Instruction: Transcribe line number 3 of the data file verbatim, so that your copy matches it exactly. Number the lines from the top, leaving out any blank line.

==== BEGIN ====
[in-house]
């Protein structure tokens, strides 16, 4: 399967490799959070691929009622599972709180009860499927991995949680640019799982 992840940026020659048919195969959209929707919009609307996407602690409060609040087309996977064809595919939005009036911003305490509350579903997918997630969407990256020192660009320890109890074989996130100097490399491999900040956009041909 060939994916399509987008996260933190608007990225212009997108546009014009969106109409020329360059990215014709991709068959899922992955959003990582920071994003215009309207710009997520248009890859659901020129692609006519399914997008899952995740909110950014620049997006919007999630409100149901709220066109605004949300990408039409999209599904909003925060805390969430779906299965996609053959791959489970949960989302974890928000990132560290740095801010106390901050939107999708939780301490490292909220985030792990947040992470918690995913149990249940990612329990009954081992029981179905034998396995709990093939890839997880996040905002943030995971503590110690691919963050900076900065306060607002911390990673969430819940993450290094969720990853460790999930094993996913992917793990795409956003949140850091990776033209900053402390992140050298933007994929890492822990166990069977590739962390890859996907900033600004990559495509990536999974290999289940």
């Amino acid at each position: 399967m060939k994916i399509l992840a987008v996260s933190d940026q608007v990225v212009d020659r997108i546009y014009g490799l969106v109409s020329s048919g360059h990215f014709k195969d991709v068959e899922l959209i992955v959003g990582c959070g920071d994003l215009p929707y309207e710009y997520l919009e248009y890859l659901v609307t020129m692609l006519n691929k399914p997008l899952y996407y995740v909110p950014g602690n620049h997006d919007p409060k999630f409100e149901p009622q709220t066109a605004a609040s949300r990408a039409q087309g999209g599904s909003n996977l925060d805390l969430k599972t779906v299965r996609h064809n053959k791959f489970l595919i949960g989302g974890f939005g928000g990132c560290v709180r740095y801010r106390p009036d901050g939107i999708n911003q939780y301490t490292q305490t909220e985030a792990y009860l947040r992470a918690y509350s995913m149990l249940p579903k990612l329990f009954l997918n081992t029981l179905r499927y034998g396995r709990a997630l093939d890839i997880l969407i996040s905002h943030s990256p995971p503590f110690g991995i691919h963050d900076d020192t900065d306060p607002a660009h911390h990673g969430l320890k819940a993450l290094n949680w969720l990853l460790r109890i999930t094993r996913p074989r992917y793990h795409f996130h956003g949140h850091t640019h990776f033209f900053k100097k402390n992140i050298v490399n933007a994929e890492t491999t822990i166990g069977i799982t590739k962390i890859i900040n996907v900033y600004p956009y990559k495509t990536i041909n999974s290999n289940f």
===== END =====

């Amino acid at each position: 399967m060939k994916i399509l992840a987008v996260s933190d940026q608007v990225v212009d020659r997108i546009y014009g490799l969106v109409s020329s048919g360059h990215f014709k195969d991709v068959e899922l959209i992955v959003g990582c959070g920071d994003l215009p929707y309207e710009y997520l919009e248009y890859l659901v609307t020129m692609l006519n691929k399914p997008l899952y996407y995740v909110p950014g602690n620049h997006d919007p409060k999630f409100e149901p009622q709220t066109a605004a609040s949300r990408a039409q087309g999209g599904s909003n996977l925060d805390l969430k599972t779906v299965r996609h064809n053959k791959f489970l595919i949960g989302g974890f939005g928000g990132c560290v709180r740095y801010r106390p009036d901050g939107i999708n911003q939780y301490t490292q305490t909220e985030a792990y009860l947040r992470a918690y509350s995913m149990l249940p579903k990612l329990f009954l997918n081992t029981l179905r499927y034998g396995r709990a997630l093939d890839i997880l969407i996040s905002h943030s990256p995971p503590f110690g991995i691919h963050d900076d020192t900065d306060p607002a660009h911390h990673g969430l320890k819940a993450l290094n949680w969720l990853l460790r109890i999930t094993r996913p074989r992917y793990h795409f996130h956003g949140h850091t640019h990776f033209f900053k100097k402390n992140i050298v490399n933007a994929e890492t491999t822990i166990g069977i799982t590739k962390i890859i900040n996907v900033y600004p956009y990559k495509t990536i041909n999974s290999n289940f």